Think about it: When your company gives you a paycheck, you pay taxes on that income. Why not when it pays you in sushi?
That's what the IRS is questioning.
As highlighted in a Wall Street Journal story this week, the IRS is scrutinizing when free employee meals - a daily occurrence at Silicon Valley giants like Google (, )Twitter (Tech30) and , Facebook (Tech30) -- should be a taxable benefit. ,
In fact, the agency has added the issue of employer-provided meals to its list of top tax priorities for the coming year.
Were the meals to be treated as taxable, the cost of the food would be considered income to the employee. That means the employer would owe its share of payroll tax on that money and the employee would owe income and payroll tax on it as well.
So will the increased scrutiny of the IRS mean the end of Silicon Valley's gratis gourmet lunches?
Not necessarily - or at least not anytime soon.
Under today's rules, providing occasional food and beverages to workers -- e.g., free coffee, soda and snacks - is considered a "de minimis" meal and is not considered taxable. Nor are full meals regularly provided on-site, so long as they're served for the "convenience" of the employer.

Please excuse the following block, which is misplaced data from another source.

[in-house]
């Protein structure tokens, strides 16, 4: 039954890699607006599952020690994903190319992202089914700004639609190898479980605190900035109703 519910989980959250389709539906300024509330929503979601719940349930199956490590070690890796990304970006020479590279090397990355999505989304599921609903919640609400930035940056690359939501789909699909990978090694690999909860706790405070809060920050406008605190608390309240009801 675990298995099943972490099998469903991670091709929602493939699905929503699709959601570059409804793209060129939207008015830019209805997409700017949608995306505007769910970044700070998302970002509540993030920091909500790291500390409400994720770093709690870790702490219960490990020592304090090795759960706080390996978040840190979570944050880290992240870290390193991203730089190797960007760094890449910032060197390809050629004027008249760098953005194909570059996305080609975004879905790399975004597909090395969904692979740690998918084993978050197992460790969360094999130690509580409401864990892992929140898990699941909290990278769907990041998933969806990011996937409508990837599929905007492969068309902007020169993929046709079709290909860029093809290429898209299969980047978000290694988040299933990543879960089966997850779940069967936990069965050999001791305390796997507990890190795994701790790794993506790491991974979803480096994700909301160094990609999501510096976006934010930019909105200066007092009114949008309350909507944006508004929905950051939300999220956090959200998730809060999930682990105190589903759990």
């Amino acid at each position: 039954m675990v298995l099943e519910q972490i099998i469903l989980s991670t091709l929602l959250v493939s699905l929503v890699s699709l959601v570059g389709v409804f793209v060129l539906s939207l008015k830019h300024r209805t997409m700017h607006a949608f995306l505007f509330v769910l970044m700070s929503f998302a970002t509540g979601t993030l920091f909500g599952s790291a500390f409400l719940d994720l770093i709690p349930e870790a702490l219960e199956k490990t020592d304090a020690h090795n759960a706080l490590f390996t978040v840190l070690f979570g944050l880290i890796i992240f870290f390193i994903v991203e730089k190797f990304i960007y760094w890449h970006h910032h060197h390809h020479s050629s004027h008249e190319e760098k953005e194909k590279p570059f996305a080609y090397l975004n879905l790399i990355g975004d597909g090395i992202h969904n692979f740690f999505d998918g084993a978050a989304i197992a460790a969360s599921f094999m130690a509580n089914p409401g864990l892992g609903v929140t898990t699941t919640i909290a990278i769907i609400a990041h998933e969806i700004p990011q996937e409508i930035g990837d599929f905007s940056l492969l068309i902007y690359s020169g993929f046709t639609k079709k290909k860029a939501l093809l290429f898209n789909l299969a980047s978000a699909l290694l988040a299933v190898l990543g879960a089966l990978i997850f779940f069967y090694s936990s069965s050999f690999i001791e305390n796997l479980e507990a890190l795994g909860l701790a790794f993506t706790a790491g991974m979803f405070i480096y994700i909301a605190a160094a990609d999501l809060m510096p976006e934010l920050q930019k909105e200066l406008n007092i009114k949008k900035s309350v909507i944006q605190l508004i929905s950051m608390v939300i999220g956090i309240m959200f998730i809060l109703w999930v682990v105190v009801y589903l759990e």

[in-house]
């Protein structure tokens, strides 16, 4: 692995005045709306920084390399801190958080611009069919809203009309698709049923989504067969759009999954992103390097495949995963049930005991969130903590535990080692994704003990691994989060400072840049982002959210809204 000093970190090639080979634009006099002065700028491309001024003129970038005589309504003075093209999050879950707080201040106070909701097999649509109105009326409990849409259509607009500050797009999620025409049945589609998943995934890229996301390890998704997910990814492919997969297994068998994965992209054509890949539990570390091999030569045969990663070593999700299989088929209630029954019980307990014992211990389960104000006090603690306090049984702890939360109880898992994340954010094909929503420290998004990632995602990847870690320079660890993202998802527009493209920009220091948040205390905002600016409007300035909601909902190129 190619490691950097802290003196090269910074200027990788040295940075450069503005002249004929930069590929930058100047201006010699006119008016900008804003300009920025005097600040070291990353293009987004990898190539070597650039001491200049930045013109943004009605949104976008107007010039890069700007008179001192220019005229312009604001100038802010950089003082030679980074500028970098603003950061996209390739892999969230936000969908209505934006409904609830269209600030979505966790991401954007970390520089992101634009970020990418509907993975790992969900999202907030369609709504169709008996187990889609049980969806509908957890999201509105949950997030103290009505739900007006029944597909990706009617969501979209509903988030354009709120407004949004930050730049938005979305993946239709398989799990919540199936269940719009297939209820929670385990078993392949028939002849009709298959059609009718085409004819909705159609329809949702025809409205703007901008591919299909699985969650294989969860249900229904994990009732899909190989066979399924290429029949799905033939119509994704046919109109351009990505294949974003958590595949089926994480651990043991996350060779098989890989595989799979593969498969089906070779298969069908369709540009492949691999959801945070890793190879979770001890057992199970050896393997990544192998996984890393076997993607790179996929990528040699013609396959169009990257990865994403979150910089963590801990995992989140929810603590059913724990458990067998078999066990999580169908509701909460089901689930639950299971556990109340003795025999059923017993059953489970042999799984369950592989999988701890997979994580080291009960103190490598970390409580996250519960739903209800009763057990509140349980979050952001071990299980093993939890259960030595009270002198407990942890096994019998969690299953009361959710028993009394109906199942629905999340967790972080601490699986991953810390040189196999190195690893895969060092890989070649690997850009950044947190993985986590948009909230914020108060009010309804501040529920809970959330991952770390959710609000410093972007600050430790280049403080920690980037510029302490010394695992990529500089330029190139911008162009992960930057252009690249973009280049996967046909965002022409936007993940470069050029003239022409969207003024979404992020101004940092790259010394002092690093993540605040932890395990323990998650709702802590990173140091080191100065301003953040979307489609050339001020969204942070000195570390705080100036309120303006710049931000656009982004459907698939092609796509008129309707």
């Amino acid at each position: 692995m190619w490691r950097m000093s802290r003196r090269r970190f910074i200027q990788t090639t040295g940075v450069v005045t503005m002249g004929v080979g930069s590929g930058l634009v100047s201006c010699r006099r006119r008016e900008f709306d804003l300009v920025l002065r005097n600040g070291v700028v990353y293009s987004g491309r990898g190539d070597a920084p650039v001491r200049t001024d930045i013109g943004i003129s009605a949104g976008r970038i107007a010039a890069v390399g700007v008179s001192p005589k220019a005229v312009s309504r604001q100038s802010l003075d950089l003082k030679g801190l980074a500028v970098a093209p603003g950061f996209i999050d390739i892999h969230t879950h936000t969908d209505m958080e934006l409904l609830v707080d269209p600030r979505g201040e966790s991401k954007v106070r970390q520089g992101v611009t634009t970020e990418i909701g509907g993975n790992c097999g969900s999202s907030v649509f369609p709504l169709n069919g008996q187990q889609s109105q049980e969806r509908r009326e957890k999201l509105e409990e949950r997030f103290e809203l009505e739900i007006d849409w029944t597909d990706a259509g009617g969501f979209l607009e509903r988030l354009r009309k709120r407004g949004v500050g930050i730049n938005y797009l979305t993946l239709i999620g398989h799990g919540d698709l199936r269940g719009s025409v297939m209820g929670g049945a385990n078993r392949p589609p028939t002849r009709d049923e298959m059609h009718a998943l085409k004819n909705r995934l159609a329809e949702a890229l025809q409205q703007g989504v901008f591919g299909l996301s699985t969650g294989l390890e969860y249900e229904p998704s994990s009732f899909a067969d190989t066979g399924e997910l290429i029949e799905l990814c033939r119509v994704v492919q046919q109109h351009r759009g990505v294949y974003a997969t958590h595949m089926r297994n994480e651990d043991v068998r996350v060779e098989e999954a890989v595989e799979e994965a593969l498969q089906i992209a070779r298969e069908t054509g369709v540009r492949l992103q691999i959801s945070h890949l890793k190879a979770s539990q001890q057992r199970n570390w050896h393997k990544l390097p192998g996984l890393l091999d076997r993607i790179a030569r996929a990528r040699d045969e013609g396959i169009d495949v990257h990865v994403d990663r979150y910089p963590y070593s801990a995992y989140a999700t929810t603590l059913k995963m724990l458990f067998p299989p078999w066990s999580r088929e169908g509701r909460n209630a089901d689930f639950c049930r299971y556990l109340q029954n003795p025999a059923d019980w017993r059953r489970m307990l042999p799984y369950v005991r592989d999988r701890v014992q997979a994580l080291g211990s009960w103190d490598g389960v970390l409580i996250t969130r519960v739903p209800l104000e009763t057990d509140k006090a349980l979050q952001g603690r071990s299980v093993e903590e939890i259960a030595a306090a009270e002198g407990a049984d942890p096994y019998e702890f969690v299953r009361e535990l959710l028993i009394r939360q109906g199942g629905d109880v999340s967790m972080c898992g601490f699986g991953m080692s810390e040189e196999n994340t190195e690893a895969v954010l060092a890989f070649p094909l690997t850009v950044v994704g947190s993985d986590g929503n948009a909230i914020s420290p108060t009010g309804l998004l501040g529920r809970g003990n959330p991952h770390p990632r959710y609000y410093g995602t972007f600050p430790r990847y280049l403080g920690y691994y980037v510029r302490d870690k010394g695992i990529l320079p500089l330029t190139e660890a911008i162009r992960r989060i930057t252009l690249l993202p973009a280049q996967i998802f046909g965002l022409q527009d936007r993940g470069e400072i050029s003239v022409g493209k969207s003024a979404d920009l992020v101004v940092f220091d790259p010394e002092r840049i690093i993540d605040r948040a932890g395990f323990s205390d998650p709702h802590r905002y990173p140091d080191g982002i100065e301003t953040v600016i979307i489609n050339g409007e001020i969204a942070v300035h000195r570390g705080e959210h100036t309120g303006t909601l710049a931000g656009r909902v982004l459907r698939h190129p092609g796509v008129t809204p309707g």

For instance, a company may provide meals to workers on deadline-driven projects that require long hours and weekends. Or a company may offer free food when the business is located far from restaurants or when lunch hour is the busiest time of day for the company.
In all cases when an employer serves food at work, it can deduct the cost as a business expense.
Should the IRS decide to change its guidance on what is considered a "convenience" for the employer, it could take 9 months to a year to take effect because changing guidance on a tax issue is a multi-layered process, said John W. Roth, senior federal tax analyst for tax publisher Wolters Kluwer, CCH .
What's more, Roth said, big companies with deep pockets may decide it's worth the money to fight the IRS on this one.
The IRS had no comment on the matter.
It's also possible the agency will get too busy to address the issue this year. Employer-provided meals has to compete with the more than 300 other priorities the IRS has listed -- a lot for an agency that many argue is already underfunded and overburdened.
But the fact that it made the IRS priority list at all may suggest that the agency thinks the issue is low-enough hanging fruit that it justifies the investment, said Christopher Bergin, president and publisher of Tax Analysts.
Still, it would hardly be the biggest payday around. The cost of companies writing off employee meals and lodging (which encompasses much more than those companies serving free meals every day) is about $2 billion a year, according to a recent estimate from the Joint Committee on Taxation.
Cracking down on the meals exclusion piece of that may be low-hanging fruit, but it's peanuts relative to the estimated $400 billion gap in total tax revenue owed but not paid every year.
"This is a bit like going through garbage cans" to dig up change, Bergin said. Then again, "you've got to start somewhere."